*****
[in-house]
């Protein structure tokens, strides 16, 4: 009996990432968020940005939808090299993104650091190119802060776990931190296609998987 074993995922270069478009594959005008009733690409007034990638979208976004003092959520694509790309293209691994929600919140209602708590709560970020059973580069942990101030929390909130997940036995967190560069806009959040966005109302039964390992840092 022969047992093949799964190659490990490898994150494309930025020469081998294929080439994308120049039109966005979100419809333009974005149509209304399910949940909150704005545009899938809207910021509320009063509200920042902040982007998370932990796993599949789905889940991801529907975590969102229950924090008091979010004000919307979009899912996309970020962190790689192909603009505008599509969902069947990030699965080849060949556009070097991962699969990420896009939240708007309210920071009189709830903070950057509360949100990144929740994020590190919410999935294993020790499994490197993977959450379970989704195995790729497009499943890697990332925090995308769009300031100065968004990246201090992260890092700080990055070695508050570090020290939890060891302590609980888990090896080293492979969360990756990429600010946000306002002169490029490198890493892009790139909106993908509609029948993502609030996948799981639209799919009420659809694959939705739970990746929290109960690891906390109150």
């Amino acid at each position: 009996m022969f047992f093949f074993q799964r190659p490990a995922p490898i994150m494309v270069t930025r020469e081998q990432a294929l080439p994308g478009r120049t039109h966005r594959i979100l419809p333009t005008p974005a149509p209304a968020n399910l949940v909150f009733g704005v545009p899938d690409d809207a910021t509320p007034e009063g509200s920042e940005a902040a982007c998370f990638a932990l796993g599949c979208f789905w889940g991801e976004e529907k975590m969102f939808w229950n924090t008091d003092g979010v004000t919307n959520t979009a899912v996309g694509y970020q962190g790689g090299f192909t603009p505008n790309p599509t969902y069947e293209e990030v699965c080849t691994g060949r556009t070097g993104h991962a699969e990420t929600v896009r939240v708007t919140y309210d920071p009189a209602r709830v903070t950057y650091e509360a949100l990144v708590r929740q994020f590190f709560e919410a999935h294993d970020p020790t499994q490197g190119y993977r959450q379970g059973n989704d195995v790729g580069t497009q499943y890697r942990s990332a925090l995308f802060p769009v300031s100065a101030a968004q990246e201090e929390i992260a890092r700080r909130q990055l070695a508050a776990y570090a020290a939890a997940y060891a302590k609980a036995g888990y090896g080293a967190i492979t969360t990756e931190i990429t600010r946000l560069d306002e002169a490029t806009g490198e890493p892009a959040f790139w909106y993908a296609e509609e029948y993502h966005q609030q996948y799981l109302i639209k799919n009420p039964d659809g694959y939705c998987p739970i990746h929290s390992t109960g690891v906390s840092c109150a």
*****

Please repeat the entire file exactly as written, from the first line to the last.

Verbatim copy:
[in-house]
């Protein structure tokens, strides 16, 4: 009996990432968020940005939808090299993104650091190119802060776990931190296609998987 074993995922270069478009594959005008009733690409007034990638979208976004003092959520694509790309293209691994929600919140209602708590709560970020059973580069942990101030929390909130997940036995967190560069806009959040966005109302039964390992840092 022969047992093949799964190659490990490898994150494309930025020469081998294929080439994308120049039109966005979100419809333009974005149509209304399910949940909150704005545009899938809207910021509320009063509200920042902040982007998370932990796993599949789905889940991801529907975590969102229950924090008091979010004000919307979009899912996309970020962190790689192909603009505008599509969902069947990030699965080849060949556009070097991962699969990420896009939240708007309210920071009189709830903070950057509360949100990144929740994020590190919410999935294993020790499994490197993977959450379970989704195995790729497009499943890697990332925090995308769009300031100065968004990246201090992260890092700080990055070695508050570090020290939890060891302590609980888990090896080293492979969360990756990429600010946000306002002169490029490198890493892009790139909106993908509609029948993502609030996948799981639209799919009420659809694959939705739970990746929290109960690891906390109150």
């Amino acid at each position: 009996m022969f047992f093949f074993q799964r190659p490990a995922p490898i994150m494309v270069t930025r020469e081998q990432a294929l080439p994308g478009r120049t039109h966005r594959i979100l419809p333009t005008p974005a149509p209304a968020n399910l949940v909150f009733g704005v545009p899938d690409d809207a910021t509320p007034e009063g509200s920042e940005a902040a982007c998370f990638a932990l796993g599949c979208f789905w889940g991801e976004e529907k975590m969102f939808w229950n924090t008091d003092g979010v004000t919307n959520t979009a899912v996309g694509y970020q962190g790689g090299f192909t603009p505008n790309p599509t969902y069947e293209e990030v699965c080849t691994g060949r556009t070097g993104h991962a699969e990420t929600v896009r939240v708007t919140y309210d920071p009189a209602r709830v903070t950057y650091e509360a949100l990144v708590r929740q994020f590190f709560e919410a999935h294993d970020p020790t499994q490197g190119y993977r959450q379970g059973n989704d195995v790729g580069t497009q499943y890697r942990s990332a925090l995308f802060p769009v300031s100065a101030a968004q990246e201090e929390i992260a890092r700080r909130q990055l070695a508050a776990y570090a020290a939890a997940y060891a302590k609980a036995g888990y090896g080293a967190i492979t969360t990756e931190i990429t600010r946000l560069d306002e002169a490029t806009g490198e890493p892009a959040f790139w909106y993908a296609e509609e029948y993502h966005q609030q996948y799981l109302i639209k799919n009420p039964d659809g694959y939705c998987p739970i990746h929290s390992t109960g690891v906390s840092c109150a």